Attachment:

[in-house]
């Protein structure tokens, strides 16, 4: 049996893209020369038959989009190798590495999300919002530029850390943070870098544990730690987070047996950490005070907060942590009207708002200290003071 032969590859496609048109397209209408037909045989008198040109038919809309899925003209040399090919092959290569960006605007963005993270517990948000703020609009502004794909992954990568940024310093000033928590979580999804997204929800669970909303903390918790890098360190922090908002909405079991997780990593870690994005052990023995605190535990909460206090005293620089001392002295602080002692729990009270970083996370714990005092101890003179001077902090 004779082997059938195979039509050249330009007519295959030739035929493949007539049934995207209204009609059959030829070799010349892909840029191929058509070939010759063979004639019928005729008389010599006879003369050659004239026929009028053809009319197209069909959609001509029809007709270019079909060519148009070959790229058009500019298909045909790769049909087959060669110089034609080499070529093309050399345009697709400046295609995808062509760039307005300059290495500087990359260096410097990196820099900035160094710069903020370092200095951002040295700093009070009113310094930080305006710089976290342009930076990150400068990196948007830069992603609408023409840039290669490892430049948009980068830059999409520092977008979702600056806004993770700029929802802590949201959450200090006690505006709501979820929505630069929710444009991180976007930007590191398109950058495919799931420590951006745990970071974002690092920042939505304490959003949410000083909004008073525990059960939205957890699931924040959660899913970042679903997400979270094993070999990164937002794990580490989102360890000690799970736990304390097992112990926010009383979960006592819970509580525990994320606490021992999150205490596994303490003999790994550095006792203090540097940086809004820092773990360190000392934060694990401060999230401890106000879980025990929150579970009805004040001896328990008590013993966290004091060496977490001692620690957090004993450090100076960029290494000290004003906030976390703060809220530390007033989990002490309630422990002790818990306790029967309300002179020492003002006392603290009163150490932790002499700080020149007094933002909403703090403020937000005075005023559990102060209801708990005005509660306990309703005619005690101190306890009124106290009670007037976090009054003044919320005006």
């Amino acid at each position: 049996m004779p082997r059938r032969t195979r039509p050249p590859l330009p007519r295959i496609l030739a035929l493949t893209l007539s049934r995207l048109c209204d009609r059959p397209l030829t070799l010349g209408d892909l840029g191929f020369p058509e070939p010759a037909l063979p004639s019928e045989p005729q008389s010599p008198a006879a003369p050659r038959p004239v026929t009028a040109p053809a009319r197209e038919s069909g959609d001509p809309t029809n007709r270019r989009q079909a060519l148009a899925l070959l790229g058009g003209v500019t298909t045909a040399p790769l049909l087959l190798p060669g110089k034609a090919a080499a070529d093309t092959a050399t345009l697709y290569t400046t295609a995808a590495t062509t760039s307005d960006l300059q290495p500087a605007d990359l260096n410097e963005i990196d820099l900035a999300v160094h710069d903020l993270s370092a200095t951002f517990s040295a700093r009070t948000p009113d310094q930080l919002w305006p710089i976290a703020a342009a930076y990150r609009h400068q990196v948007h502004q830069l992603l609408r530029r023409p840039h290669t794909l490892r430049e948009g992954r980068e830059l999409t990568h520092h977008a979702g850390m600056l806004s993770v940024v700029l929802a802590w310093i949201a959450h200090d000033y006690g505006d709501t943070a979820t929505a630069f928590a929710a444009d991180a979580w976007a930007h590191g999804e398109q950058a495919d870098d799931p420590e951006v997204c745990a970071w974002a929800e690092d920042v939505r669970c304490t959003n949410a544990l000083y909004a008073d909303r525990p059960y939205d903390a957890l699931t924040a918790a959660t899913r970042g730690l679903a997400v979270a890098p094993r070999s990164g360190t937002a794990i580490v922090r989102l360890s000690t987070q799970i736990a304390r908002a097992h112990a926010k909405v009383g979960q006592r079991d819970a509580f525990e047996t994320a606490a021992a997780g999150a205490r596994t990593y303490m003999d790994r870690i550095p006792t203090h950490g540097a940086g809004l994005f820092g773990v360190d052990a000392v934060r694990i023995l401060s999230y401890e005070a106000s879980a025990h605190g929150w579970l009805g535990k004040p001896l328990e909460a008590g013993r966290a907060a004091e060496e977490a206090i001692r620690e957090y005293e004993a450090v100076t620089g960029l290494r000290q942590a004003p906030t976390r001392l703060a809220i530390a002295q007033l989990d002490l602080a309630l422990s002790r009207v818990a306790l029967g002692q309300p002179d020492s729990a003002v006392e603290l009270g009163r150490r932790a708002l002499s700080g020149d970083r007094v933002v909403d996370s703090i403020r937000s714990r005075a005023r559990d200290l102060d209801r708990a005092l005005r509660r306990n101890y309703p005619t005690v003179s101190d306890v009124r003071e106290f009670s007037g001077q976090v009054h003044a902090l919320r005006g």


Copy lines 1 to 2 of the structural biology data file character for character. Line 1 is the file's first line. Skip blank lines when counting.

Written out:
[in-house]
């Protein structure tokens, strides 16, 4: 049996893209020369038959989009190798590495999300919002530029850390943070870098544990730690987070047996950490005070907060942590009207708002200290003071 032969590859496609048109397209209408037909045989008198040109038919809309899925003209040399090919092959290569960006605007963005993270517990948000703020609009502004794909992954990568940024310093000033928590979580999804997204929800669970909303903390918790890098360190922090908002909405079991997780990593870690994005052990023995605190535990909460206090005293620089001392002295602080002692729990009270970083996370714990005092101890003179001077902090 004779082997059938195979039509050249330009007519295959030739035929493949007539049934995207209204009609059959030829070799010349892909840029191929058509070939010759063979004639019928005729008389010599006879003369050659004239026929009028053809009319197209069909959609001509029809007709270019079909060519148009070959790229058009500019298909045909790769049909087959060669110089034609080499070529093309050399345009697709400046295609995808062509760039307005300059290495500087990359260096410097990196820099900035160094710069903020370092200095951002040295700093009070009113310094930080305006710089976290342009930076990150400068990196948007830069992603609408023409840039290669490892430049948009980068830059999409520092977008979702600056806004993770700029929802802590949201959450200090006690505006709501979820929505630069929710444009991180976007930007590191398109950058495919799931420590951006745990970071974002690092920042939505304490959003949410000083909004008073525990059960939205957890699931924040959660899913970042679903997400979270094993070999990164937002794990580490989102360890000690799970736990304390097992112990926010009383979960006592819970509580525990994320606490021992999150205490596994303490003999790994550095006792203090540097940086809004820092773990360190000392934060694990401060999230401890106000879980025990929150579970009805004040001896328990008590013993966290004091060496977490001692620690957090004993450090100076960029290494000290004003906030976390703060809220530390007033989990002490309630422990002790818990306790029967309300002179020492003002006392603290009163150490932790002499700080020149007094933002909403703090403020937000005075005023559990102060209801708990005005509660306990309703005619005690101190306890009124106290009670007037976090009054003044919320005006």